The operation mechanism is typically of the charged spring type, where the energy needed for closing or opening operation is manually charged into the spring. The closing or opening sequence is initiated using local mechanical control. The unit can be equipped with electrical trip shunt coil, enabling a remote opening control of the main switch.

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4. Disconnectors

Disconnectors are mechanical switching devices which provide an isolating distance and a visual separation gap in the open position. They are capable to open or close a circuit if both the negligible current is switched and there is no significant difference in the voltage between the terminals of the poles.

Currents of negligible quantity have values ≤ 0.5 A. Examples are capacitive charging currents for bushing, busbars and connections, very short lengths of cable and currents of voltage transformers. Disconnectors can carry rated currents under operating conditions continuously and under abnormal conditions, such as short circuit, based on their rated short circuit withstanding capability.

Since the disconnectors are not designed to break or make current, they have to be interlocked with primary switching equipment, like circuit breakers, that are capable of making or breaking current. The interlocking can be realized with electrical or mechanical interlocking, or a combination of both.

Earlier, a common practice was to employ overall substation-wide mechanical interlocking schemes, like a system called “castle-key” interlocking. Today, a common practice is to use overall electrical interlocking schemes, supported by mechanical interlocking between the switching equipment mounted on the same physical construction.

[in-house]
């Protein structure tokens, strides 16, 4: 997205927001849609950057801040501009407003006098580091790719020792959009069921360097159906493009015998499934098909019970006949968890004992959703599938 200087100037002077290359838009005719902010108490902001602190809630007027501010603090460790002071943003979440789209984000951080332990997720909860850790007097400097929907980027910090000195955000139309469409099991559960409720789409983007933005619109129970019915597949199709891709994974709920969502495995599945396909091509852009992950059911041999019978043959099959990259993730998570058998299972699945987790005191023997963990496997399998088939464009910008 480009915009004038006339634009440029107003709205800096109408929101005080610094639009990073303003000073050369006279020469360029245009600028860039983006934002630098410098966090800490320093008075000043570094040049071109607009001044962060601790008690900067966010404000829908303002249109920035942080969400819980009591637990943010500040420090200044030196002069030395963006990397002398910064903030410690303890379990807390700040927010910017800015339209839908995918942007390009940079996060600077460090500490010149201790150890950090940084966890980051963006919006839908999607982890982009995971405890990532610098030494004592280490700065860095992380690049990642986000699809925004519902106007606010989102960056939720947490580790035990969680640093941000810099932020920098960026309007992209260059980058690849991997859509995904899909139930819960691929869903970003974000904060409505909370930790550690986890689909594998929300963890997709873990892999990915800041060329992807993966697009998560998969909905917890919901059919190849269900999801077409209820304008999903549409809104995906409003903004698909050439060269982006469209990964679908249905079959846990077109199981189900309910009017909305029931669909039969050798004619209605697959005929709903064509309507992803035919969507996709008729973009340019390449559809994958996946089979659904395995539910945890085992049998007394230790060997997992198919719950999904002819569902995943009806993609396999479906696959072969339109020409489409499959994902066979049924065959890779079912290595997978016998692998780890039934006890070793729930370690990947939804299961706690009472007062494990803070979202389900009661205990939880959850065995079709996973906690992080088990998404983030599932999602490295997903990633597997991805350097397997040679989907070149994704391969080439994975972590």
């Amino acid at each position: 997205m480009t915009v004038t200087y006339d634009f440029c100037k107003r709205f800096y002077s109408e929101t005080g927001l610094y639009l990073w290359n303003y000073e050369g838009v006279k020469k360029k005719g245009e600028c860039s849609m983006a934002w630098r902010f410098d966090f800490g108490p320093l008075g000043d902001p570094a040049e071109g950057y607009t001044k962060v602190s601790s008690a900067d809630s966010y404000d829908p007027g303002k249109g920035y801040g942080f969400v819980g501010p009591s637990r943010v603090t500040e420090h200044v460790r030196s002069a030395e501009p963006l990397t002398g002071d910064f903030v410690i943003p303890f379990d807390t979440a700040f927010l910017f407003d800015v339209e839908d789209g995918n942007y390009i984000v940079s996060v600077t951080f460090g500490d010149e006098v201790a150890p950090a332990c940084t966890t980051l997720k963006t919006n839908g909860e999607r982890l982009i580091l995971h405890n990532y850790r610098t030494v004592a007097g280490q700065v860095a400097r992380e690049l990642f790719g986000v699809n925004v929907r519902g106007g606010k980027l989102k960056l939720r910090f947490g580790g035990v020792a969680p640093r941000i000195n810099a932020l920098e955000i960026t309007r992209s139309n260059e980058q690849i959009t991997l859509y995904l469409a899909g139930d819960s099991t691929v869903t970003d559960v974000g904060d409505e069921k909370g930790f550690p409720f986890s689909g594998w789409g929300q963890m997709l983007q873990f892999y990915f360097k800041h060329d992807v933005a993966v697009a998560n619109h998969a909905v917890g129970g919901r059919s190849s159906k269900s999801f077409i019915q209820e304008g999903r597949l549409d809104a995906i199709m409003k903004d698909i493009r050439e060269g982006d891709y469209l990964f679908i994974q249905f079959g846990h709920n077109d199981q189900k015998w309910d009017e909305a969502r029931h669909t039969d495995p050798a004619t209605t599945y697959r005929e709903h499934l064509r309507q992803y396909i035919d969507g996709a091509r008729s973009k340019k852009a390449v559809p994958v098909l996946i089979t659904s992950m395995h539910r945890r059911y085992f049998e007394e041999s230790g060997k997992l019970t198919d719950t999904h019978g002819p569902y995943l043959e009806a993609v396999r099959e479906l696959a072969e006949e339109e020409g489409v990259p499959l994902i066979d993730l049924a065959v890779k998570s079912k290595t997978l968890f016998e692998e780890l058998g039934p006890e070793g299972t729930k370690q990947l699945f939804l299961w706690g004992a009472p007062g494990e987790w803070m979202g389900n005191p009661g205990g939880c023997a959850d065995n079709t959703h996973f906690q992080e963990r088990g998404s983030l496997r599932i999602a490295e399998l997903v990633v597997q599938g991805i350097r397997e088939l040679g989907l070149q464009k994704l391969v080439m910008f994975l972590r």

Medium-voltage indoor knife contact disconnector
Figure 6 – Medium-voltage indoor knife contact disconnector

The classic design is the knife contact (single-break) disconnector, as shown in the following figure. Other designs intended mainly for outdoor use exist, like double break, single-center break and pantograph. In medium-voltage indoor switchgear installations, the need for separate disconnectors has become less common with the increasing use of withdrawable circuit breakers and switch disconnectors.

With gas insulated switchgears (GIS) and outdoor installations, the disconnector is still a very common component.

Disconnectors can be actuated manually and, in remotely operated installations, by motor or compressed-air drives.

Earthing switches are used for earthing and short-circuiting de-energized station components. Earthing switches can at their rated short circuit withstand currents under abnormal conditions, such as a short circuit, but they are not required to carry continuous load currents.

The earthing switch can be also equipped with spring-charged closing device, making it capable of making fault currents, like in a case where the earthing switch is closed against an energized feeder.

In general, earthing switches are combined with the adjacent disconnectors or switch disconnectors to form one unit. However, earthing switches can also be installed separately.

On the left a center single-break outdoor 66 kV disconnector with earthing switch and on the right a double-break outdoor 66 kV disconnector with earthing switch.
Figure 7 – On the left a center single-break outdoor 66 kV disconnector with earthing switch and on the right a double-break outdoor 66 kV disconnector with earthing switch.

Where:

  1. Rotating base
  2. Frame
  3. Post insulation
  4. Rotating head
  5. Contact arm
  6. High voltage terminal
  7. Mechanism
  8. Earthing switch

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Reference // Distribution Automation Handbook by ABB

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About Author //

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Edvard Csanyi

Edvard - Electrical engineer, programmer and founder of EEP. Highly specialized for design of LV/MV switchgears and LV high power busbar trunking (<6300A) in power substations, commercial buildings and industry fascilities. Professional in AutoCAD programming. Present on

One Comment


  1. David Renshaw
    May 23, 2017

    Edvard, t:hanks for an interesting article. The text might br improved at one point: one line of the section on earthing switches reads “Earthing switches can at their rated short circuit current…” It might be better to say “Earthing switches can survive their rated short circuit current…” (In practice, if an earthing switch has to do this, it’s probably an operator error & we shouldn’t be surprised if the switch needs replacing afterwards.)